The causes of hypertriglyceridemia(HTG) may be categorized into genetically based disorders (primary disorders) and secondary disorders due to other diseases. The only genetically well characterized kinds of HTG are lipoprotein lipase (LPL) deficiency and apolipoprotein (Apo) C-II deficiency, which usually present in infancy as chylomicronemia syndromes causing HTG at early childhood age. In adults, HTG usually presents with very high fasting levels of chylomicrons, VLDL, and remnants . This condition is probably plurigenetic with a strong environmental and lifestyle impact on its manifestation. Occasionally, a patient with ApoE2/E2 homozygosis (dysbetalipoproteinemia, type III hyperlipoproteinemia) will develop HTG.
There is a large number of secondary causes of HTG. Among these, obesity, untreated diabetes mellitus, alcohol, pregnancy, and different drugs are probably the most common. Several of the secondary causes are associated with abnormalities of insulin responsiveness.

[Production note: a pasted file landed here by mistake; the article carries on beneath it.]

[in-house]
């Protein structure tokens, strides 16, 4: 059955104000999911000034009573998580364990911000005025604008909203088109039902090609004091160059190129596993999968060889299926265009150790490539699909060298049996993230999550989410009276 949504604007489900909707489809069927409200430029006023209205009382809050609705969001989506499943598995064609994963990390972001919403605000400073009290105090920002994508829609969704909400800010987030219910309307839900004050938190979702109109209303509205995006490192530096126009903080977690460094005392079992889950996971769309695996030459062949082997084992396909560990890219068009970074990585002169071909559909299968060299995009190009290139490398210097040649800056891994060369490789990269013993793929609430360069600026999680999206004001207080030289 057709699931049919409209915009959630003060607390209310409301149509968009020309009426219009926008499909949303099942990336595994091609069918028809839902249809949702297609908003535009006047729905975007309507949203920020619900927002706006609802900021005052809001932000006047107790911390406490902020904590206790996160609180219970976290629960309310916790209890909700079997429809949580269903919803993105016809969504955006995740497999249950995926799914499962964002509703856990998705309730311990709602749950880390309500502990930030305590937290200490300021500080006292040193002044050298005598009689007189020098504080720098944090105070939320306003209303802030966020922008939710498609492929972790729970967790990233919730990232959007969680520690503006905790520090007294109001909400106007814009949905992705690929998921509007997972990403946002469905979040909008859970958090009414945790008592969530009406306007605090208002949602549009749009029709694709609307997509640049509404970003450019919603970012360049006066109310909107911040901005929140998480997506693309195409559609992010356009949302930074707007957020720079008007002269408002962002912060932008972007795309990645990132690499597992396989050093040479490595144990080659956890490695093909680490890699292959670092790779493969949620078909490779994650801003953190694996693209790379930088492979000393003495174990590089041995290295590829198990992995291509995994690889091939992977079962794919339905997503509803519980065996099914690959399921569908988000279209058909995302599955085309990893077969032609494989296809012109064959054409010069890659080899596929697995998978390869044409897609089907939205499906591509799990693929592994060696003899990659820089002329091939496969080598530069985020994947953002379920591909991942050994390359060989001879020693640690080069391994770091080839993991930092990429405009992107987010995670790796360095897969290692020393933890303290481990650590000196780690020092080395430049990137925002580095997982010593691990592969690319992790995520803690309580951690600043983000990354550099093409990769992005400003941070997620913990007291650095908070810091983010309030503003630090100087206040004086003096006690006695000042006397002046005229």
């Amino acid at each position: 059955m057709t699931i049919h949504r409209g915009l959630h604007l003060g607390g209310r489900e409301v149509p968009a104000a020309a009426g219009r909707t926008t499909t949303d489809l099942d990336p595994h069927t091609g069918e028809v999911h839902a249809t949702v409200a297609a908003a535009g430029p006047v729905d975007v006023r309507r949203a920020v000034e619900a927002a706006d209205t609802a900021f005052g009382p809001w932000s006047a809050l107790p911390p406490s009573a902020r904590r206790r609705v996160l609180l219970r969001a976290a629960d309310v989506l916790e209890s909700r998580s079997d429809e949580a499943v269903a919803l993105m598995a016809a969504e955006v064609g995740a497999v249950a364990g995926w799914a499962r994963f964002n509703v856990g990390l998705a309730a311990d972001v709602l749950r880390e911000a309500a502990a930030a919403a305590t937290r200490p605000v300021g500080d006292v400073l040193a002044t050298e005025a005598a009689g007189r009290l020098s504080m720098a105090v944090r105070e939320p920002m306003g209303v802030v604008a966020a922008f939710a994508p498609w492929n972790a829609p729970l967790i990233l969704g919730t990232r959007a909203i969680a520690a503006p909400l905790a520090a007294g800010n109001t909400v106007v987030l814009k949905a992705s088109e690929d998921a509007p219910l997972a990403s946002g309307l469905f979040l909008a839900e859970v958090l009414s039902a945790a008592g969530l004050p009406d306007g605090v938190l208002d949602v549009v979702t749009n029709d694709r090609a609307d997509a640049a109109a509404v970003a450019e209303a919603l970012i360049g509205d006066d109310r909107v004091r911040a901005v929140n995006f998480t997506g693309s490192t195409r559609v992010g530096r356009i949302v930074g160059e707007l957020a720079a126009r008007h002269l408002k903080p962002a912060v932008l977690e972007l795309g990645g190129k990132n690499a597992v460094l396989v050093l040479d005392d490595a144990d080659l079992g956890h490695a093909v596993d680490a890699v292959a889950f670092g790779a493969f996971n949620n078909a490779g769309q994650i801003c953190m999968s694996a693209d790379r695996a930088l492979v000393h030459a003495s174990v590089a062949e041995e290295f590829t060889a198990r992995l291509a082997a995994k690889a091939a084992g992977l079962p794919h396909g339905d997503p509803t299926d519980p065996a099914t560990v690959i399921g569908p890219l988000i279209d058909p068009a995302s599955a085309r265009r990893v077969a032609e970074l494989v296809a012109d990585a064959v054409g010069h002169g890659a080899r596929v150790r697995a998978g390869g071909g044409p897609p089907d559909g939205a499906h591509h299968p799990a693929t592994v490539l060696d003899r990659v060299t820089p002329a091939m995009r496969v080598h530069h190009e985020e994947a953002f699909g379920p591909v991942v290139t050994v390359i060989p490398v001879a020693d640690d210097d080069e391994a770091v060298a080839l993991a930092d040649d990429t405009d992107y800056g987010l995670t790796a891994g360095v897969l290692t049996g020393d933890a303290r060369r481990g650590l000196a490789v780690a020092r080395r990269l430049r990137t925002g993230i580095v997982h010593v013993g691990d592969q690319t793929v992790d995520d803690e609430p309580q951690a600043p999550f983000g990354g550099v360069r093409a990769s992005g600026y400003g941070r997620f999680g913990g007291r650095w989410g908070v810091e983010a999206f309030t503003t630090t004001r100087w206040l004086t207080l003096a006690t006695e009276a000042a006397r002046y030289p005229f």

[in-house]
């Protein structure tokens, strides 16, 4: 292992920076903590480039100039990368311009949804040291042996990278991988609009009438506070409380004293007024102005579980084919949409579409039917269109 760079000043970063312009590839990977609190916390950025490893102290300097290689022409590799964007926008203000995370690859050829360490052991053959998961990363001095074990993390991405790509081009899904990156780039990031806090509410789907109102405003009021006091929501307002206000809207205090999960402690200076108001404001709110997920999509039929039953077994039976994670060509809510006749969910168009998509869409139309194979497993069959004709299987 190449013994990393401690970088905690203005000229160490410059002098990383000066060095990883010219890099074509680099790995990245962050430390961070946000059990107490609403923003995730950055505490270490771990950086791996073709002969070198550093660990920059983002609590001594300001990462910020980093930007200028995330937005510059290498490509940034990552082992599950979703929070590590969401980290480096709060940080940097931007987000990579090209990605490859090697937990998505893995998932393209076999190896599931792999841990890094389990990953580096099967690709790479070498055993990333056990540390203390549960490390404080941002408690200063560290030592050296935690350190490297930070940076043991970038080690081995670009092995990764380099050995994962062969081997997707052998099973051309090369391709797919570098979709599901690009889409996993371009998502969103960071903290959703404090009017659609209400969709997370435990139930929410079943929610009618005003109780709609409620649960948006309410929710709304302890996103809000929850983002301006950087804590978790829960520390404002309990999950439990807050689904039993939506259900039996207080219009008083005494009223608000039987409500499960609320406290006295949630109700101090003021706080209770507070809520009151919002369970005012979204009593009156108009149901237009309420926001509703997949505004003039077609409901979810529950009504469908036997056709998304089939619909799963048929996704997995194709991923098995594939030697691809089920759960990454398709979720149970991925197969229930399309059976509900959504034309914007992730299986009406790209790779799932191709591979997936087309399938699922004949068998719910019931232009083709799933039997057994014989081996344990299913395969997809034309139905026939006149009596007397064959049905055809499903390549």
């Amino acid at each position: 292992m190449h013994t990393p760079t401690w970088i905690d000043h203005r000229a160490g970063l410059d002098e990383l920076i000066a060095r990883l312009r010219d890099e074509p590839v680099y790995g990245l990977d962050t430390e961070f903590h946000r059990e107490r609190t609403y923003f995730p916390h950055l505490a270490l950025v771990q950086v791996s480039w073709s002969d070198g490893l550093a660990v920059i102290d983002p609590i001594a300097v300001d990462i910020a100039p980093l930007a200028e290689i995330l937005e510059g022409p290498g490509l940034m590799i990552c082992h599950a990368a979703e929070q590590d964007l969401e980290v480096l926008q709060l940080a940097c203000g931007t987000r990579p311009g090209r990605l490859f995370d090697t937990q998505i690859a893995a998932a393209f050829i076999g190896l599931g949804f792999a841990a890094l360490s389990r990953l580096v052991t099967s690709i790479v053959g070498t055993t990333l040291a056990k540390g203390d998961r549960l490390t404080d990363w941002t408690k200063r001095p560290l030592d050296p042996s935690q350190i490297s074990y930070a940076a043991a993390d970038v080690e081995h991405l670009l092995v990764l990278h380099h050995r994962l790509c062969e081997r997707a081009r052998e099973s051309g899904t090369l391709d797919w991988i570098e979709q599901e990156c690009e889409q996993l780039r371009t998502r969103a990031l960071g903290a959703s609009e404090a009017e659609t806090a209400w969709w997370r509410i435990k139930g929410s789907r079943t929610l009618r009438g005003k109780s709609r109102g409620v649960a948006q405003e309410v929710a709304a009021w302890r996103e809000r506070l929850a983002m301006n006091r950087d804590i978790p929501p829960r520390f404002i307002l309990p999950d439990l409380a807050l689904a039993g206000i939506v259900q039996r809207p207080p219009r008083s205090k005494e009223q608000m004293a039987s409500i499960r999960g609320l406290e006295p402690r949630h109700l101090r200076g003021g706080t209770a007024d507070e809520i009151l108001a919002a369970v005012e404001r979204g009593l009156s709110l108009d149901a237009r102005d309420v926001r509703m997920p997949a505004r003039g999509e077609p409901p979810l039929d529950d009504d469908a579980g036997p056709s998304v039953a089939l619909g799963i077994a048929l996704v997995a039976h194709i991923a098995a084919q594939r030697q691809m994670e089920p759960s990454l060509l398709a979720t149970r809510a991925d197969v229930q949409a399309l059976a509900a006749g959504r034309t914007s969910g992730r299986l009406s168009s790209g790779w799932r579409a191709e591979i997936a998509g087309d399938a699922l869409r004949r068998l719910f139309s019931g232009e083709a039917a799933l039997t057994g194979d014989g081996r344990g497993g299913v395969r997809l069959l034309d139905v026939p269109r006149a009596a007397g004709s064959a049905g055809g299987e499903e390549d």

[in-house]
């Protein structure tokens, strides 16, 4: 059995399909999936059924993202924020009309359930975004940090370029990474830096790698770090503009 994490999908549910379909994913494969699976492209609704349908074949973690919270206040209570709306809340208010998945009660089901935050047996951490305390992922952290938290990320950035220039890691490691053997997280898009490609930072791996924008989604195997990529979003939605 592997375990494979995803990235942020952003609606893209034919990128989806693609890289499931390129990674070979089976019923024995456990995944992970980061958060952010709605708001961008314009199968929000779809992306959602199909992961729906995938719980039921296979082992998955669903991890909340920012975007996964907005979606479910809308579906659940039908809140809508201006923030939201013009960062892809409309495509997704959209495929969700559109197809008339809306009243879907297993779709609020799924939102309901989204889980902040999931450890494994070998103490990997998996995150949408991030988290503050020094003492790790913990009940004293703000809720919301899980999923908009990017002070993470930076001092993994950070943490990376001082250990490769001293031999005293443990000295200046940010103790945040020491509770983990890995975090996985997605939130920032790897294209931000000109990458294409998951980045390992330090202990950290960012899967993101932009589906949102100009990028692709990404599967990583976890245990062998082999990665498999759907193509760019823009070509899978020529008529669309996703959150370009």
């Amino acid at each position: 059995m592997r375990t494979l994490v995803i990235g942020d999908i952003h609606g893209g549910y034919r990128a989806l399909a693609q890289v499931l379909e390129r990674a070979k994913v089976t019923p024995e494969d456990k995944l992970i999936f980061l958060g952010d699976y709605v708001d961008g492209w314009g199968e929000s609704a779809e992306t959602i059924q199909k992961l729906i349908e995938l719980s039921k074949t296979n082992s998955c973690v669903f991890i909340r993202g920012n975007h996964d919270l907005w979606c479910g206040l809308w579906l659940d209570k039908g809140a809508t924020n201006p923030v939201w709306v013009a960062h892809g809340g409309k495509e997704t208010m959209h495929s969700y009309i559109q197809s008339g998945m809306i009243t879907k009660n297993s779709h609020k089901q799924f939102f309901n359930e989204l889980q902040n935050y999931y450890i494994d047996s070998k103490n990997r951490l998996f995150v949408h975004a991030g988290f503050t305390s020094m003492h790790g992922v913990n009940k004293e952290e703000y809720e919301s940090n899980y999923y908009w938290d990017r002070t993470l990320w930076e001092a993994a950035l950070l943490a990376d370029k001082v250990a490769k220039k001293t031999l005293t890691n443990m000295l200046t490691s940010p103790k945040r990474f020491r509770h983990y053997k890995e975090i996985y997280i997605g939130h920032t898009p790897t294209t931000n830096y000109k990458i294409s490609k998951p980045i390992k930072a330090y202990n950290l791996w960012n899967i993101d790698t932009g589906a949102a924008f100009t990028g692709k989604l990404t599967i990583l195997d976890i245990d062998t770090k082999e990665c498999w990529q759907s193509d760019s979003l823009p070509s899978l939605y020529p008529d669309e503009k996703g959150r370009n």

Severe hypertriglyceridemia (TG>500-1000) is well known to be associated with acute pancreatitis. Concerning the role of triglycerides (TG) in promoting cardiovascular disease, there has been controversial discussions for more than 60 years ,and currently it is not considered as an important factor. The role of Severe HTG in causing acute pancreatitis, however, is commonly accepted. According to the literature, Severe HTG is the most common cause for acute pancreatitis after gallstones and alcohol. Severe HTG is reported to account for up to 10% of all acute pancreatitis episodes . Some studies on gestational pancreatitis even report Sever HTG as the underlying etiology in more than half of all cases .There is even some evidence that hypertriglyceridemic pancreatitis is associated with a higher severity and a higher complication rate .The management of HTG depends on the level of TG. Mild and moderate hypertriglyceridemia (triglycerides of 150–500 mg/dl) must be considered in context of cardiovascular risk and the main goal should be maintaining appropriate LDL levels by life style modifications and statins. In severe hypertriglyceridemia ,the main target is rapid treatment of HTG to prevent pancreatitis. The initial treatment should be removing or treating any secondary causes, lifestyle change and drug therapy. In patients with severe HTG, a fibrate should be used as a first-line agent. The general treatment regimen for SHTG includes dietary restrictions and lipid-lowering drug treatment such as the use of medium-chain triglycerides (MCT), fibrates, omega-3-fatty acids , and nicotinic acid. Yet, drugs of first choice, such as fibrates, do not offer fast onset of action, while immediately acting drugs like omega-3-FA and MCT may not be powerful enough to lower excessively elevated TG levels rapidly. Since patients with excessively elevated TG levels are in urgent need of a fast and effective lowering of their TG levels in order to prevent a severe pancreatitis episode, further measures must be taken. Immediate apheretic treatment might thus be considered as an option in order to rapidly lower excessively elevated TG levels and prevent or attenuate acute pancreatitis in these patients.